Little Missouri State Park is situated along the Little Missouri River, just a short distance west of where it empties into Lake Sakakawea. The park can be accessed by way of Killdeer, 20 miles to the south, or New Town, 45 miles to the northeast. This 4,600-acre park consisting of rugged Badland terrain and river wetlands was established in 1971, however has been increasingly encroached upon by oil drilling operations since 2011. Despite this, there’s still plenty of opportunity to get out and enjoy the scenery on more than 45 miles of hiking and riding trails throughout the park.
The park offers 35 drive-in campsites, including primitive tent sites, modern RV sites with electricity, and large group shelter sites. Most sites are in open, grassy areas and are equipped with picnic tables and fire pits. The campground features vault toilets, a shower house, picnic shelters, and a dump station. As a popular equestrian park, there are horse corral, a round pen, and hay is available for purchase. Dogs are permitted in the park, but must remain leashed. Camping is available from May through October. Individual sites are $12–$15/night; group sites are $60–$100/night; reservations accepted.
From the campground at Little Missouri State Park, hikers and horseback riders have access to more than 45 miles of trails for exploring the nearby badlands on the adjacent public and private lands. Visitors can download a trail map from the park’s website, or obtain one at the park. Trails are color-coded to show their ratings, from easy to difficult, and interconnected segments allow for short or long hikes and rides. Equestrians are required to remain on designated horse trails, and riders need to obtain horse passes at the park. Visitors should inquire about trail conditions before heading into the badlands area.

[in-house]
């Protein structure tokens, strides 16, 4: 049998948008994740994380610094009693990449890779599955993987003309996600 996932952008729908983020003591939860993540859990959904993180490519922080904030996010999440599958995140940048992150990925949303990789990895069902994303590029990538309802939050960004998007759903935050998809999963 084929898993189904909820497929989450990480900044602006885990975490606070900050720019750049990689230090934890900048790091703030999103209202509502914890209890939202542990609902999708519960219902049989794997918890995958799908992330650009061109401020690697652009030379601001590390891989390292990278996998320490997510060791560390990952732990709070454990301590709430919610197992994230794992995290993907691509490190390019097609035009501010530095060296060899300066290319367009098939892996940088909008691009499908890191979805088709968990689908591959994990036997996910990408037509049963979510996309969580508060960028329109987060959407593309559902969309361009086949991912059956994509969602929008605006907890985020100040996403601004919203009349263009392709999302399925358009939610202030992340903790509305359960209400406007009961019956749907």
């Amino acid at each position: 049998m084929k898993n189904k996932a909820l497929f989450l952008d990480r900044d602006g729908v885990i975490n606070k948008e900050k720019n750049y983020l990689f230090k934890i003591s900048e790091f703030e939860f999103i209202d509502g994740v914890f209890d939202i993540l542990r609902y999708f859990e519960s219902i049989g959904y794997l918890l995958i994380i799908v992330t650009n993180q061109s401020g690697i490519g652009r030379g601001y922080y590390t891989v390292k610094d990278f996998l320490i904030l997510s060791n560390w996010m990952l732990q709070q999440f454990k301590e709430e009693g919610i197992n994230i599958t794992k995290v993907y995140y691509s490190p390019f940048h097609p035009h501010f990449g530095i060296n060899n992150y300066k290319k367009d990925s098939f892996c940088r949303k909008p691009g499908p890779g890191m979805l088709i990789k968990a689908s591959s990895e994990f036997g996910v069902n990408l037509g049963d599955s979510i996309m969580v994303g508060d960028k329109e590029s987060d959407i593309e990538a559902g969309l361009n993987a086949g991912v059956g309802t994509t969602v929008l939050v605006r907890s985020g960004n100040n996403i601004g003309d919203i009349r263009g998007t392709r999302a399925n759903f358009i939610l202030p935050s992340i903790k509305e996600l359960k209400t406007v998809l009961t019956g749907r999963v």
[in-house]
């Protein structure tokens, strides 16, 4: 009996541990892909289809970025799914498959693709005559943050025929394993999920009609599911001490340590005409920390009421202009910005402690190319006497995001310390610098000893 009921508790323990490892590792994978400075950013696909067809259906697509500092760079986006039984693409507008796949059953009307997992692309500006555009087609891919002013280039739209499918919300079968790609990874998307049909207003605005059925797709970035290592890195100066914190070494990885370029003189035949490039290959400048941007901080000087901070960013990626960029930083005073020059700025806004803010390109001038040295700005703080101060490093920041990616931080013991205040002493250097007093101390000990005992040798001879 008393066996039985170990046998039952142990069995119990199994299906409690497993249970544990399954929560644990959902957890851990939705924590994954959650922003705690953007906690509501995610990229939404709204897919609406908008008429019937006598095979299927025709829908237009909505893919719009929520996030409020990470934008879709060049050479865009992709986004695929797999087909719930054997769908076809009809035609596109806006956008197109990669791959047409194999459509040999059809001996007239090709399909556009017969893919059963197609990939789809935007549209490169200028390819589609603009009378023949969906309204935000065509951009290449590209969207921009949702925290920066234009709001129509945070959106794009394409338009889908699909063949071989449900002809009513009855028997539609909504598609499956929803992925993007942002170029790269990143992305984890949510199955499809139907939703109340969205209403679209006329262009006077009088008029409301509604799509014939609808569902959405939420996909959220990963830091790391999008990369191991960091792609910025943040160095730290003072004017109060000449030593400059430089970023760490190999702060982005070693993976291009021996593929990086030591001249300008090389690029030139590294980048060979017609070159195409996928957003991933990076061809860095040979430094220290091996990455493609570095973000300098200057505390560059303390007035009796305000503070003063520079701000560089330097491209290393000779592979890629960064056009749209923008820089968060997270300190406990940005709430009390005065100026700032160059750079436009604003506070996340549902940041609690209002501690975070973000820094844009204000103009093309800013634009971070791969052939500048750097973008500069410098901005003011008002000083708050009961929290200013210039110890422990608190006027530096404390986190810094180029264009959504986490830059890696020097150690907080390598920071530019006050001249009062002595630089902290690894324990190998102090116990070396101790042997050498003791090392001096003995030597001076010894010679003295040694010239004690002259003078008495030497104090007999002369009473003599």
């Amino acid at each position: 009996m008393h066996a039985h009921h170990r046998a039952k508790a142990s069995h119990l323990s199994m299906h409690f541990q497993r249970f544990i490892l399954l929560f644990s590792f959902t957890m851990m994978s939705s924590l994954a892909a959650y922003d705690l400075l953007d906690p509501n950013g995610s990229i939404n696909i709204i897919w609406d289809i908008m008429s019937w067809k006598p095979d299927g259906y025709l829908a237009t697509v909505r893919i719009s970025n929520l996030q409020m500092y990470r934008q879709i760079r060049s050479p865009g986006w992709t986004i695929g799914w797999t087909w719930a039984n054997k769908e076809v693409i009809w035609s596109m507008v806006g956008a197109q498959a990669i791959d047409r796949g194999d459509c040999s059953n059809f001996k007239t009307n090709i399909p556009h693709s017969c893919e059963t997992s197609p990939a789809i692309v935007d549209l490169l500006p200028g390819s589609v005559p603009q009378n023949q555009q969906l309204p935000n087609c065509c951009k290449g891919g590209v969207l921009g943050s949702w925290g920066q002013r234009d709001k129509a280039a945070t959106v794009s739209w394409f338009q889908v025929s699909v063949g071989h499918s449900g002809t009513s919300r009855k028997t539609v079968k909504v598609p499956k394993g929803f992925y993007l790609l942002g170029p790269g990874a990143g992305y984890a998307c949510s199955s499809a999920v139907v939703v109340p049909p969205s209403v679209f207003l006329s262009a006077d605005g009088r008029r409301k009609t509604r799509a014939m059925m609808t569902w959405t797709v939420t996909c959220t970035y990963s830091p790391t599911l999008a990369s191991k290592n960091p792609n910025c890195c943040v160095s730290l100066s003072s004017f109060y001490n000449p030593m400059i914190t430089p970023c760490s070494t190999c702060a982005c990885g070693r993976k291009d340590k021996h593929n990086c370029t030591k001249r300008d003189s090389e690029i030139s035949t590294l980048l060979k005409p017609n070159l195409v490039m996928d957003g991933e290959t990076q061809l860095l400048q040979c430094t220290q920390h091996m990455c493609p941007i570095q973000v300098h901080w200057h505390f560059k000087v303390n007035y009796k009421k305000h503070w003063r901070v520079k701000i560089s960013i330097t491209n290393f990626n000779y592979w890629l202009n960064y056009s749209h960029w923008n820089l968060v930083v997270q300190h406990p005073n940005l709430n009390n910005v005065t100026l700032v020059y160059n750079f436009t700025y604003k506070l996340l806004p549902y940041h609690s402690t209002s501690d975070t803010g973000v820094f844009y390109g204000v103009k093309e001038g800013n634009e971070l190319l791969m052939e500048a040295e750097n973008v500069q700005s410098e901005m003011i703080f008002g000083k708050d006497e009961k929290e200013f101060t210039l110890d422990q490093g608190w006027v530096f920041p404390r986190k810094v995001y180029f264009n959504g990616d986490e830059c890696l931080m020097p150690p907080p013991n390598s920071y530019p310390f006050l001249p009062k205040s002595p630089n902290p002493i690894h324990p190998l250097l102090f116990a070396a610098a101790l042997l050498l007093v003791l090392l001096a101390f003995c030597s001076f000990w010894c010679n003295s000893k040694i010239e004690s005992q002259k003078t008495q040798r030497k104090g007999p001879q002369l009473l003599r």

We stayed at this park because the Theodore Roosevelt Nat'l Park North Unit campgrounds were closed for renovations. I mistakenly thought this park was close to the park, but it is actually a 90 minute drive. We had a reservation for 2 nights but only stayed one and moved to the CCC Campground to be closer to the park. The only real sites with a view are those that back-up to the Little Missouri River. All others are just looking at a prairie. This is also primarily a campground for horse people, which we are not. You do need to pay the additional North Dakota State Park fee if camping here.
It's more RV and equestrian focused but you can tent camp as well. Large grassy areas to set up camp. Fire pits, showers, bathrooms. Seems popular as well. Making reservations would be a good idea. I stayed at spot 31. It's at the end of the road that goes downhill. There are lots of flies because it has horse corrals and the mosquitos are vicious. They may be different at other spots. Nice spot for views and hiking. I would come back here.
We really enjoyed this site. The views were great. Park will be even better in the future with all the new trees they have growing. Bathrooms and pay showers were in great shape. Kids loved the horses that people brought to ride.
This is a beautiful little park that features trail riding. Great hiking through the Badlands and views that can't be beat. Although this park is in the middle of the oil fields it does not interfere with the horseback riding, hiking, or other experiences. A little over an hour away is Medora and the Medora musical. There is also another amazing park near Medora where we saw wild horses, bison, deer, prairie dogs, and countless birds. All in all, Little Missouri State Park was a great experience for us.
This park is outstanding. There are many amenities including electrical hookups, water, horse corrals vault toilets and pay showers. But the amenities aren't why you stay at this park. You stay for the views. The horse and hiking trails are unbelievable. The campgrounds themselves are quiet. You'll experience starry skies and the howls of coyotes. The roads aren't paved and there aren't many trees in the campgrounds themselves.